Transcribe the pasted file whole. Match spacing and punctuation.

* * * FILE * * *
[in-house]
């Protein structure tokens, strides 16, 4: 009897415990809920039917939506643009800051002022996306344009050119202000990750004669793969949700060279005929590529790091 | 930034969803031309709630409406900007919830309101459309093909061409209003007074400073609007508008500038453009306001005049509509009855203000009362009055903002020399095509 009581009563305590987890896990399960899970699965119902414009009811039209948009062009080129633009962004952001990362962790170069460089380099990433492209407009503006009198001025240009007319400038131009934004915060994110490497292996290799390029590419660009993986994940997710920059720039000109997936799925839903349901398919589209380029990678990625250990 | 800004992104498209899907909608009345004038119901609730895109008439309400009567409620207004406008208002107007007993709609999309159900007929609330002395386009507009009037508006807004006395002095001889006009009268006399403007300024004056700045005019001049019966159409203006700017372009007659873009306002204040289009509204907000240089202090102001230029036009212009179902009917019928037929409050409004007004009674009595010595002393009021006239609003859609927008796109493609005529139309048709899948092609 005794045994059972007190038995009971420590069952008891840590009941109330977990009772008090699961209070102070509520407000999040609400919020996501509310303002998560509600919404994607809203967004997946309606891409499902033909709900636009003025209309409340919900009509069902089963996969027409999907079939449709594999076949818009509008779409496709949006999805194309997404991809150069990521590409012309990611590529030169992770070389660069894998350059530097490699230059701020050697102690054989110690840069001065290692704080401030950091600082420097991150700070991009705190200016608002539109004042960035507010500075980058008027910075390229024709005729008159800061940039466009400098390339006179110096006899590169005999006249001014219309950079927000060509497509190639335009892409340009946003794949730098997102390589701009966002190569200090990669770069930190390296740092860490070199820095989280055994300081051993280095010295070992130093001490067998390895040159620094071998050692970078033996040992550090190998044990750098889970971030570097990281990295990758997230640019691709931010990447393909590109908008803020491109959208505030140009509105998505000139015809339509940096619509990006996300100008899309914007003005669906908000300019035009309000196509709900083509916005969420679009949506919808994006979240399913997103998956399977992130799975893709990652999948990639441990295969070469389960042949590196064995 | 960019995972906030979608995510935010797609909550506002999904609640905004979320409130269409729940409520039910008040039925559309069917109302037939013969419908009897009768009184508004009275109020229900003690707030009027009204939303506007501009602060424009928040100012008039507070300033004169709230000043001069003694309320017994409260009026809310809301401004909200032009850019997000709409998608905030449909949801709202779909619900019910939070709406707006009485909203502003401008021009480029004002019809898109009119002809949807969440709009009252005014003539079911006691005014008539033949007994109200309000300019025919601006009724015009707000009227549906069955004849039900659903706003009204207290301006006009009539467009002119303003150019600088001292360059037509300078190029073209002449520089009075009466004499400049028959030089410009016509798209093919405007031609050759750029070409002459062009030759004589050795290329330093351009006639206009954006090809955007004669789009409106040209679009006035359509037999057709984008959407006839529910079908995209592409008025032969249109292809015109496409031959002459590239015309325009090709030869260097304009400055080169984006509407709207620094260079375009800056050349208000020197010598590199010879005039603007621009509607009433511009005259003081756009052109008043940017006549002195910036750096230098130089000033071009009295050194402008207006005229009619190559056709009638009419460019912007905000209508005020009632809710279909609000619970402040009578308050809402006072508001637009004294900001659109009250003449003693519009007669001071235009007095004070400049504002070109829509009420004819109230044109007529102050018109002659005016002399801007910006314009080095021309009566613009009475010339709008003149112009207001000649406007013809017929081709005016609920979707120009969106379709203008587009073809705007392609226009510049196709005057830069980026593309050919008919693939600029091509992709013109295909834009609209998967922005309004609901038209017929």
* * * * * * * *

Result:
[in-house]
């Protein structure tokens, strides 16, 4: 009897415990809920039917939506643009800051002022996306344009050119202000990750004669793969949700060279005929590529790091 | 930034969803031309709630409406900007919830309101459309093909061409209003007074400073609007508008500038453009306001005049509509009855203000009362009055903002020399095509 009581009563305590987890896990399960899970699965119902414009009811039209948009062009080129633009962004952001990362962790170069460089380099990433492209407009503006009198001025240009007319400038131009934004915060994110490497292996290799390029590419660009993986994940997710920059720039000109997936799925839903349901398919589209380029990678990625250990 | 800004992104498209899907909608009345004038119901609730895109008439309400009567409620207004406008208002107007007993709609999309159900007929609330002395386009507009009037508006807004006395002095001889006009009268006399403007300024004056700045005019001049019966159409203006700017372009007659873009306002204040289009509204907000240089202090102001230029036009212009179902009917019928037929409050409004007004009674009595010595002393009021006239609003859609927008796109493609005529139309048709899948092609 005794045994059972007190038995009971420590069952008891840590009941109330977990009772008090699961209070102070509520407000999040609400919020996501509310303002998560509600919404994607809203967004997946309606891409499902033909709900636009003025209309409340919900009509069902089963996969027409999907079939449709594999076949818009509008779409496709949006999805194309997404991809150069990521590409012309990611590529030169992770070389660069894998350059530097490699230059701020050697102690054989110690840069001065290692704080401030950091600082420097991150700070991009705190200016608002539109004042960035507010500075980058008027910075390229024709005729008159800061940039466009400098390339006179110096006899590169005999006249001014219309950079927000060509497509190639335009892409340009946003794949730098997102390589701009966002190569200090990669770069930190390296740092860490070199820095989280055994300081051993280095010295070992130093001490067998390895040159620094071998050692970078033996040992550090190998044990750098889970971030570097990281990295990758997230640019691709931010990447393909590109908008803020491109959208505030140009509105998505000139015809339509940096619509990006996300100008899309914007003005669906908000300019035009309000196509709900083509916005969420679009949506919808994006979240399913997103998956399977992130799975893709990652999948990639441990295969070469389960042949590196064995 | 960019995972906030979608995510935010797609909550506002999904609640905004979320409130269409729940409520039910008040039925559309069917109302037939013969419908009897009768009184508004009275109020229900003690707030009027009204939303506007501009602060424009928040100012008039507070300033004169709230000043001069003694309320017994409260009026809310809301401004909200032009850019997000709409998608905030449909949801709202779909619900019910939070709406707006009485909203502003401008021009480029004002019809898109009119002809949807969440709009009252005014003539079911006691005014008539033949007994109200309000300019025919601006009724015009707000009227549906069955004849039900659903706003009204207290301006006009009539467009002119303003150019600088001292360059037509300078190029073209002449520089009075009466004499400049028959030089410009016509798209093919405007031609050759750029070409002459062009030759004589050795290329330093351009006639206009954006090809955007004669789009409106040209679009006035359509037999057709984008959407006839529910079908995209592409008025032969249109292809015109496409031959002459590239015309325009090709030869260097304009400055080169984006509407709207620094260079375009800056050349208000020197010598590199010879005039603007621009509607009433511009005259003081756009052109008043940017006549002195910036750096230098130089000033071009009295050194402008207006005229009619190559056709009638009419460019912007905000209508005020009632809710279909609000619970402040009578308050809402006072508001637009004294900001659109009250003449003693519009007669001071235009007095004070400049504002070109829509009420004819109230044109007529102050018109002659005016002399801007910006314009080095021309009566613009009475010339709008003149112009207001000649406007013809017929081709005016609920979707120009969106379709203008587009073809705007392609226009510049196709005057830069980026593309050919008919693939600029091509992709013109295909834009609209998967922005309004609901038209017929």